ideonexus, a blog seldom capitalized, began in November 2003 as an attempt to figure out what I thought about the world. Through it, I came to understand how much I valued empiricism and the ideals of the Enlightenment Era of Western Civilization. In August 2007 I committed to having strong opinions in defense of science and rationality. Science became my core political issue and the focus of my life’s philosophy. In May of 2010, I realized my scientific focus in life was Computer Science and redirected myself from general science to begin writing mostly on technology issues and computational thinking… we’ll see how this last development pans out. : )
One of my hobbies is science fiction writing, which I disseminate through Creative Commons books. I currently have three titles polished and posted online, free to download. My favorite and most accessible is a novella titled Clones, a collection of short, dramatic stories about people raising clones of themselves as children, and the unique parenting issues that arise from it. My earliest book is The Spiraling Web, about an emergent artificial intelligence that appears on the World Wide Web, but is mistaken as a virus by those of us in meatspace. My most recent book is Entropy of Imagination, about artificial life on an abandoned World Wide Web that has long forgotten there is an outside world and is falling into stasis. My writing has also appeared in the Science Creative Quarterly science humor and popularization journal, 365 Tomorrows science flash-fiction website, and the Coast Guard’s Engineering and Logistics Quarterly technology magazine.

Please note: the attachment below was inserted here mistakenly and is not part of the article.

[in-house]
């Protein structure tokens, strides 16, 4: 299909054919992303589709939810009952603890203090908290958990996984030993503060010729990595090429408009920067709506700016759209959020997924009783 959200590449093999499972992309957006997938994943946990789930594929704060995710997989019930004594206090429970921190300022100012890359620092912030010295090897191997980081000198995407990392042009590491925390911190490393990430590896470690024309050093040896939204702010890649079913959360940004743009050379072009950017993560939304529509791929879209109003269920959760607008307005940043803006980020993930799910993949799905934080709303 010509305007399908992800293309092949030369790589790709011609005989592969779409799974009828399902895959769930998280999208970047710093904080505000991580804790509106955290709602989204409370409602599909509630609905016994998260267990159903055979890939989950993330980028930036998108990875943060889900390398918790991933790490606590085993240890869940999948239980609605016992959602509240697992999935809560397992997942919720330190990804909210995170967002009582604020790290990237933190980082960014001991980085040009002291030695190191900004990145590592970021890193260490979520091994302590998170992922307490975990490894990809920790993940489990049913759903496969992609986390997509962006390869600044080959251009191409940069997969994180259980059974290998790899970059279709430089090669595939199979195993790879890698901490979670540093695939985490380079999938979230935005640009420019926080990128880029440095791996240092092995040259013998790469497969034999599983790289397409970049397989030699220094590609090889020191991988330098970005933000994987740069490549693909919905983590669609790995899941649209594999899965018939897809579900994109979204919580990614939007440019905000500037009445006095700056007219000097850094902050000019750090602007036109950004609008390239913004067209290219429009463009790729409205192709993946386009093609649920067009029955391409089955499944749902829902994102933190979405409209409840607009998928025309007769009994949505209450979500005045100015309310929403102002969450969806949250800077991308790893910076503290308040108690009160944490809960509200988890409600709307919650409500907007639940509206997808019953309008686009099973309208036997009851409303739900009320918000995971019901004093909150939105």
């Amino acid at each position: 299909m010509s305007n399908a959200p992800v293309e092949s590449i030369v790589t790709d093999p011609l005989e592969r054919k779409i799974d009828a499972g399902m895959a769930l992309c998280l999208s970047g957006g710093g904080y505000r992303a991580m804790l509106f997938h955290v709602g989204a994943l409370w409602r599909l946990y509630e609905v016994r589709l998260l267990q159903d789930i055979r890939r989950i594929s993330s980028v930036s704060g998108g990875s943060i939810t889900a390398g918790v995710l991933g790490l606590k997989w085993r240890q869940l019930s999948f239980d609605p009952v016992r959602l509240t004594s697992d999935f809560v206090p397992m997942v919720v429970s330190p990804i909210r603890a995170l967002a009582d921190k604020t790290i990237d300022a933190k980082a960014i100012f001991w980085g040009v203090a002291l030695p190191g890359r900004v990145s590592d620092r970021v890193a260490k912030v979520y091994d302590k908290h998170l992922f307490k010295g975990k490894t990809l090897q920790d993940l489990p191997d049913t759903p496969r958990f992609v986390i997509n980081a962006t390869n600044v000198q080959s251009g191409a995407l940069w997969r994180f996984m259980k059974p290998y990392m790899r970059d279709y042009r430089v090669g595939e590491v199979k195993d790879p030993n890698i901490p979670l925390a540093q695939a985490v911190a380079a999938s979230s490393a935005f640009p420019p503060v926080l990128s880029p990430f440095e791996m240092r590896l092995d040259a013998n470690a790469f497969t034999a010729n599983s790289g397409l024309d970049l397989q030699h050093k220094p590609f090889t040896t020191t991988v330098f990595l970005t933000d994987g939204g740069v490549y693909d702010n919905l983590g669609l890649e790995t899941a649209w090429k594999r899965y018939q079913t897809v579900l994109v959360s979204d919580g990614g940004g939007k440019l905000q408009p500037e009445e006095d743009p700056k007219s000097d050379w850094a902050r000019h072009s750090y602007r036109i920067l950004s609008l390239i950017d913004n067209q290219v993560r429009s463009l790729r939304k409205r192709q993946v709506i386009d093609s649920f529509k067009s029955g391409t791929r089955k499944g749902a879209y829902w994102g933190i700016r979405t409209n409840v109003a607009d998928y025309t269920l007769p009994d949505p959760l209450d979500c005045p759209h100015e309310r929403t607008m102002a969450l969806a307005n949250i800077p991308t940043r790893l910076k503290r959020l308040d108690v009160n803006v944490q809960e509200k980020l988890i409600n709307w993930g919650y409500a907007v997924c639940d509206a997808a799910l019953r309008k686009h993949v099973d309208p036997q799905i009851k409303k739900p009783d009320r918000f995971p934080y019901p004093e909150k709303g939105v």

Another of my hobbies is cataloguing science, technology, and the natural world through my Creative Commons Flickr Collections, which document museums, zoos, gardens, and other science-themed locations. Because the photos are licensed Creative commons, meaning anyone may use them for any purpose without having to ask permission, I have earned photography credits in books such as Life: The Science of Biology, Prehistoric, Exploring Bioinformatics, and Shiatsu; websites such as the New York Observer, Discovery, Discovery Channel, New York Magazine, Life Magazine, Discover Magazine, Guardian.co.uk, TreeHugger, and Physorg, as well as 267 Photos in Wikipedia and numerous blog posts all over the WWWeb.